Sean O'Brien and the race to be Ireland's first-choice openside flanker
Virgin Media held their Spring launch on Tuesday at the Alexander Hotel in Dublin and it was like one of those weird dreams where you see the most random collection of people in the same room.
Comedian Jason Byrne was over standing by a window in a grey suit, former Republic of Ireland manager Brian Kerr brushed past Love Island contestants Wes Nelson and Megan Barton Hanson without so much as batting an eyelid, bloggers took selfie videos near a gaggle of football journalsits and over in the corner of the room was former Ireland flanker and two-time British & Irish Lion David Wallace.
The Munster legend was present because he will be joining Virgin Media's punditry team for the Six Nations this year and he got up and spoke about his thoughts on this year's Six Nations and the challenge Ireland will face in defending their title.
Ireland will undoubtedly be pushed again this year, after all, last year's championship was ultimately decided by a long range drop goal against France in the opening round, but before the games start, Ireland head coach Joe Schmidt will face a number of selection challenges.
What two locks will start out of James Ryan, Devin Toner, Tadhg Beirne and Iain Henderson if he's fit?
What centres will start out of Robbie Henshaw, Garry Ringrose, Bundee Aki, Chris Farrell and Will Addison?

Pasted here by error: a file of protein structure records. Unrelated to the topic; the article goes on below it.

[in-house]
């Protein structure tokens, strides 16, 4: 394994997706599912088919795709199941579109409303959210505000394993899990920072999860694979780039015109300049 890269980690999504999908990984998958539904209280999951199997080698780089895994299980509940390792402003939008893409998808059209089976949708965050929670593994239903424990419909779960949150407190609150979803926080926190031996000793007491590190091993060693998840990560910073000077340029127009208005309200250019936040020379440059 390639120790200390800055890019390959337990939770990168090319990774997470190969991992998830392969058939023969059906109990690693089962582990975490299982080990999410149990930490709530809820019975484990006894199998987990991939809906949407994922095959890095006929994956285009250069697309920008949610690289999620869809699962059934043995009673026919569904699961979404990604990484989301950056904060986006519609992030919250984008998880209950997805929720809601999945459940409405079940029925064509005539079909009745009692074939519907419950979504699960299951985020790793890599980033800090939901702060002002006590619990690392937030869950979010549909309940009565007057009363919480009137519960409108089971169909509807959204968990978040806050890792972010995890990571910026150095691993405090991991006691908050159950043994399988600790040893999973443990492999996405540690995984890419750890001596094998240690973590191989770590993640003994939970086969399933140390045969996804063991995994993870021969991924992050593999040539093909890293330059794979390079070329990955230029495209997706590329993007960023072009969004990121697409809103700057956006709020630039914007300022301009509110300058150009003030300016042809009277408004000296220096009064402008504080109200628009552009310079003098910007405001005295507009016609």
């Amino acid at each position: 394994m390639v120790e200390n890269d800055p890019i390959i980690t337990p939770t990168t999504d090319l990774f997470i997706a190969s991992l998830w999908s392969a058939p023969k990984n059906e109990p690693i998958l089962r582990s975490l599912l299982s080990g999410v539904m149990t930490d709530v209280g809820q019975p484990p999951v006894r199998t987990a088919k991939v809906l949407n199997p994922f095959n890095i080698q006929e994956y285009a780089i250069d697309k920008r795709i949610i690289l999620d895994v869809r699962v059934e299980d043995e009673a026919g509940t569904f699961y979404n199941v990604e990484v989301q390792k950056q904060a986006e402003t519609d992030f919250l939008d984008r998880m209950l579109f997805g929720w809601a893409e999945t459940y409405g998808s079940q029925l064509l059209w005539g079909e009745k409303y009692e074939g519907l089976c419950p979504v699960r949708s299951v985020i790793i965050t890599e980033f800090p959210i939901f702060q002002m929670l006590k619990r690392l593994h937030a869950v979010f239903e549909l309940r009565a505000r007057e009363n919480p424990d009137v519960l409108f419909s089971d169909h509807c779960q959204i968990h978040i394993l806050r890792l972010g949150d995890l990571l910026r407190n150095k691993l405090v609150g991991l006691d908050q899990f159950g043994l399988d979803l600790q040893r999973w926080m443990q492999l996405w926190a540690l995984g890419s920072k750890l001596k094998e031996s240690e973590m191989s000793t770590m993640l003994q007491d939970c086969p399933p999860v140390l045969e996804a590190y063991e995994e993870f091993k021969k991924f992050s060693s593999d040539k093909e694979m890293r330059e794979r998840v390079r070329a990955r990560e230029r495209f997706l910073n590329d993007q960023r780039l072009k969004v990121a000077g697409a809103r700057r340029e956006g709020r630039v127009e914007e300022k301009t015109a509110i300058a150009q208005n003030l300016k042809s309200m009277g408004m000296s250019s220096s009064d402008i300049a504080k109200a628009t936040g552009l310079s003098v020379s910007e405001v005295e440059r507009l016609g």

And finally, and once again, who starts out of Sean O'Brien, Dan Leavy and Josh van der Flier if all three are available?
For Wallace it was relatively simply, but as ever with O'Brien, injury dependent.
"Peter O'Mahony is in the form of his life, he has to be in the team, CJ Stander is playing exceptionally well as well and they're all feeding off that energy," Wallace said of Ireland's backrow.
"I look at CJ's games lately and they're all pushing each other. There's so much talent in the country that they have to play their best game each time they put on their provincial jersey. I think CJ has to be there and then look for me Sean O'Brien still has to be in the team when he's fully fit. I think the problem is getting him game time and getting him fit.
"Josh van der Flier for me is probably there and Dan Leavy has been excellent but he's not a seven as such, he does a lot of good things, but Josh plays a little bit looser.